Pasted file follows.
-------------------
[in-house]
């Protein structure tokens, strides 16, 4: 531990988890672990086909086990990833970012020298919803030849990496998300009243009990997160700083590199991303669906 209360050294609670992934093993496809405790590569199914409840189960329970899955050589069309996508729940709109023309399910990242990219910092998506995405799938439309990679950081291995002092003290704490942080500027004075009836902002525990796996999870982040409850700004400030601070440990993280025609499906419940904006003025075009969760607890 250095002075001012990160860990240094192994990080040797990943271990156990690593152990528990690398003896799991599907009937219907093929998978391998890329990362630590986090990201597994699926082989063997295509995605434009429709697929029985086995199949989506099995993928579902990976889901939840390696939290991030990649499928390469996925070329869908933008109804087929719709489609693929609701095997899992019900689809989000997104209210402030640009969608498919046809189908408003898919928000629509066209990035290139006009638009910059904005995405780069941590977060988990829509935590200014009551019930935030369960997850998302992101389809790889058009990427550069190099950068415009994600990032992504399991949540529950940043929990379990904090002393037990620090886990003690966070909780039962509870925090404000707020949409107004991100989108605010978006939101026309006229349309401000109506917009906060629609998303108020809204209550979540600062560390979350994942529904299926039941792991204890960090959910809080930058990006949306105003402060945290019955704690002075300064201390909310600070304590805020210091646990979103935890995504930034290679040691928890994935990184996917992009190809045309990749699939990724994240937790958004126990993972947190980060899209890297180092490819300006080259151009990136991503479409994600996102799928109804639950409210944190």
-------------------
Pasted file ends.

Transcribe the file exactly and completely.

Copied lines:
[in-house]
């Protein structure tokens, strides 16, 4: 531990988890672990086909086990990833970012020298919803030849990496998300009243009990997160700083590199991303669906 209360050294609670992934093993496809405790590569199914409840189960329970899955050589069309996508729940709109023309399910990242990219910092998506995405799938439309990679950081291995002092003290704490942080500027004075009836902002525990796996999870982040409850700004400030601070440990993280025609499906419940904006003025075009969760607890 250095002075001012990160860990240094192994990080040797990943271990156990690593152990528990690398003896799991599907009937219907093929998978391998890329990362630590986090990201597994699926082989063997295509995605434009429709697929029985086995199949989506099995993928579902990976889901939840390696939290991030990649499928390469996925070329869908933008109804087929719709489609693929609701095997899992019900689809989000997104209210402030640009969608498919046809189908408003898919928000629509066209990035290139006009638009910059904005995405780069941590977060988990829509935590200014009551019930935030369960997850998302992101389809790889058009990427550069190099950068415009994600990032992504399991949540529950940043929990379990904090002393037990620090886990003690966070909780039962509870925090404000707020949409107004991100989108605010978006939101026309006229349309401000109506917009906060629609998303108020809204209550979540600062560390979350994942529904299926039941792991204890960090959910809080930058990006949306105003402060945290019955704690002075300064201390909310600070304590805020210091646990979103935890995504930034290679040691928890994935990184996917992009190809045309990749699939990724994240937790958004126990993972947190980060899209890297180092490819300006080259151009990136991503479409994600996102799928109804639950409210944190």